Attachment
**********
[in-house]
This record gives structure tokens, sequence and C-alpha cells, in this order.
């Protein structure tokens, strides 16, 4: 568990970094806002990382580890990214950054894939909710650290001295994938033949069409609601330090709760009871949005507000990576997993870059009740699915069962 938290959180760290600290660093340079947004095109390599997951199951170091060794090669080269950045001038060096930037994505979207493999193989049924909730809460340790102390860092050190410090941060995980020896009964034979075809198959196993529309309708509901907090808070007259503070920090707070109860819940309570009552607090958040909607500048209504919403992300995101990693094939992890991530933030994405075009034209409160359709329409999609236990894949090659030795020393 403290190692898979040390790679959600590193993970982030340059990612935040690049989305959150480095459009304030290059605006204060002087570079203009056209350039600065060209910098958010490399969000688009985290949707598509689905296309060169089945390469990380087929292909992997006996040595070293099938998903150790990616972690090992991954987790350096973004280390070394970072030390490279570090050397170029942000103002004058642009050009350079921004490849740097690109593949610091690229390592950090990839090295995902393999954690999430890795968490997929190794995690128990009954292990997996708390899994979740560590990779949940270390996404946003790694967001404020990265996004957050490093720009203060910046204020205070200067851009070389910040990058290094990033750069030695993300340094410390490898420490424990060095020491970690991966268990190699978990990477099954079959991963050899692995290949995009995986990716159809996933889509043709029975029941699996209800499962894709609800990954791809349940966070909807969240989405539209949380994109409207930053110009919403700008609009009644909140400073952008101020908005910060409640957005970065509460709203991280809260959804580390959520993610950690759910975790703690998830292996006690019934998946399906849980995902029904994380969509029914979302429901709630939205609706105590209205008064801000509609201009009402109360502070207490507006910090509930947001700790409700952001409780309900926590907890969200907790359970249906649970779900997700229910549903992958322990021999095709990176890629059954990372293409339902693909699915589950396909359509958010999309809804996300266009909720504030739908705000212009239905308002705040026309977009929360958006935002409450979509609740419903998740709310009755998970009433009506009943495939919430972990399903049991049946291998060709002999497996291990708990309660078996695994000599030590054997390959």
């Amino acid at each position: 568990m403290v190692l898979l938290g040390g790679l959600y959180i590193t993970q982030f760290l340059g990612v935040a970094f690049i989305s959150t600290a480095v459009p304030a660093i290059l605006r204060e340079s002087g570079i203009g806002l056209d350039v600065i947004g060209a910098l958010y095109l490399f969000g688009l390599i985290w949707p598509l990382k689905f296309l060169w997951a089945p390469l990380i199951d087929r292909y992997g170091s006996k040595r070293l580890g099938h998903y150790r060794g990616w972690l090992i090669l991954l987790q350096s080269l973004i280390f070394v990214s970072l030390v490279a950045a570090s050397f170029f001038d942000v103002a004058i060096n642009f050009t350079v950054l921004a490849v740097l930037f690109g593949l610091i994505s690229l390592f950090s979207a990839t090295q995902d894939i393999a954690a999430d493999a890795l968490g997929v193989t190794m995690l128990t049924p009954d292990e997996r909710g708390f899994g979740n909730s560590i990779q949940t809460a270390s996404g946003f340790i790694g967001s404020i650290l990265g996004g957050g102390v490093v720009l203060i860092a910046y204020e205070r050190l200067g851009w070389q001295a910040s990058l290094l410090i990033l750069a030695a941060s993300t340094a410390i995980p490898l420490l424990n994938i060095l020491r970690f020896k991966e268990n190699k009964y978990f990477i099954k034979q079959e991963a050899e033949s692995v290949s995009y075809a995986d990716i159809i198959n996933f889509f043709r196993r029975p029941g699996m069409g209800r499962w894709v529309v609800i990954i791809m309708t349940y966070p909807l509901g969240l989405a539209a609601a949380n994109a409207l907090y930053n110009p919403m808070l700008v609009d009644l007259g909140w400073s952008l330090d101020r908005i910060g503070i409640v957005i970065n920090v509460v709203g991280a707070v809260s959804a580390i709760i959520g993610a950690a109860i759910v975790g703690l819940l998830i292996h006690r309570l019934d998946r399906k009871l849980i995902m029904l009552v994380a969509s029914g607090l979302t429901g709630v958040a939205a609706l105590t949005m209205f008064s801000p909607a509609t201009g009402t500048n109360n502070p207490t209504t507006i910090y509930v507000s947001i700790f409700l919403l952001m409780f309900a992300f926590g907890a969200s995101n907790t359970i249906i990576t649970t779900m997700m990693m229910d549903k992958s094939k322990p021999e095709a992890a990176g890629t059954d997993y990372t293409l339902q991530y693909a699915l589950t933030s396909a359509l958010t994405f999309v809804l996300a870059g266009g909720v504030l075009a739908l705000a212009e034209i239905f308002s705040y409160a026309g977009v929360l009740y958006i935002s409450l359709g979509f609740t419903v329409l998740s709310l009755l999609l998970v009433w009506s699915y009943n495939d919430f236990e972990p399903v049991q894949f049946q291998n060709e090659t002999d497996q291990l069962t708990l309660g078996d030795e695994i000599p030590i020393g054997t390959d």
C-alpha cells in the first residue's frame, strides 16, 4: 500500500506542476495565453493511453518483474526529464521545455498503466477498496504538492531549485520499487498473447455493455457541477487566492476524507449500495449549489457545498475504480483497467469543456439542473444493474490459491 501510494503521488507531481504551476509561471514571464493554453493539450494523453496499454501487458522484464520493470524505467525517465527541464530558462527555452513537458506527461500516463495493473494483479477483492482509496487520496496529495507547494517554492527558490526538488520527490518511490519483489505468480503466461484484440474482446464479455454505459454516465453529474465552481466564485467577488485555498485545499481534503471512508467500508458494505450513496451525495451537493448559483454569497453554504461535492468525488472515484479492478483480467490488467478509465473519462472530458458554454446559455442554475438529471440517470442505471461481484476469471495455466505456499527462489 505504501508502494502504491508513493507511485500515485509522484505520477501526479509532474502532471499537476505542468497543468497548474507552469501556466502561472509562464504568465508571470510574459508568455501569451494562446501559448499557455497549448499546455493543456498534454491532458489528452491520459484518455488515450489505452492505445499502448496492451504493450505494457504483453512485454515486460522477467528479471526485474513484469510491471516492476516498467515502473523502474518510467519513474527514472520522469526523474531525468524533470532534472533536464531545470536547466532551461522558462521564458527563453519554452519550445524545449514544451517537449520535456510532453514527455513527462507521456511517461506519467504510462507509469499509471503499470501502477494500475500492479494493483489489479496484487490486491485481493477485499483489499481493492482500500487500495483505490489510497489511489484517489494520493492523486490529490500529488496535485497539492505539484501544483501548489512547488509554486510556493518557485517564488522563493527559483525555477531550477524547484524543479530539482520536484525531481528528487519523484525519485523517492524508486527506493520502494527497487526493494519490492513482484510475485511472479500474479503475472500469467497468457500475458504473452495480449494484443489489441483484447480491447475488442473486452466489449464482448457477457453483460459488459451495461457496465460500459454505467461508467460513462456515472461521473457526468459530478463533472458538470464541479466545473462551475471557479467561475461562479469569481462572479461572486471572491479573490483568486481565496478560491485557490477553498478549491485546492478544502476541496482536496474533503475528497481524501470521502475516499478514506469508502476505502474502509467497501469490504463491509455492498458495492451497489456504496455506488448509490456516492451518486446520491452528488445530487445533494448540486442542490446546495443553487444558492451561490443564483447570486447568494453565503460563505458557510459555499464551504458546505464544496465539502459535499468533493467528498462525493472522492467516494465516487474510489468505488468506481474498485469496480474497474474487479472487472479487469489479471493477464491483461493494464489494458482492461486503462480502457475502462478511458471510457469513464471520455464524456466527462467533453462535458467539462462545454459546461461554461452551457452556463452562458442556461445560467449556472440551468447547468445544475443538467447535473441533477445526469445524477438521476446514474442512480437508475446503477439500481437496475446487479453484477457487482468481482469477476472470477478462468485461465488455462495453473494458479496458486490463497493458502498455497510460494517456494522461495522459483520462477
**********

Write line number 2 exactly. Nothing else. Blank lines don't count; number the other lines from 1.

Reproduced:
This record gives structure tokens, sequence and C-alpha cells, in this order.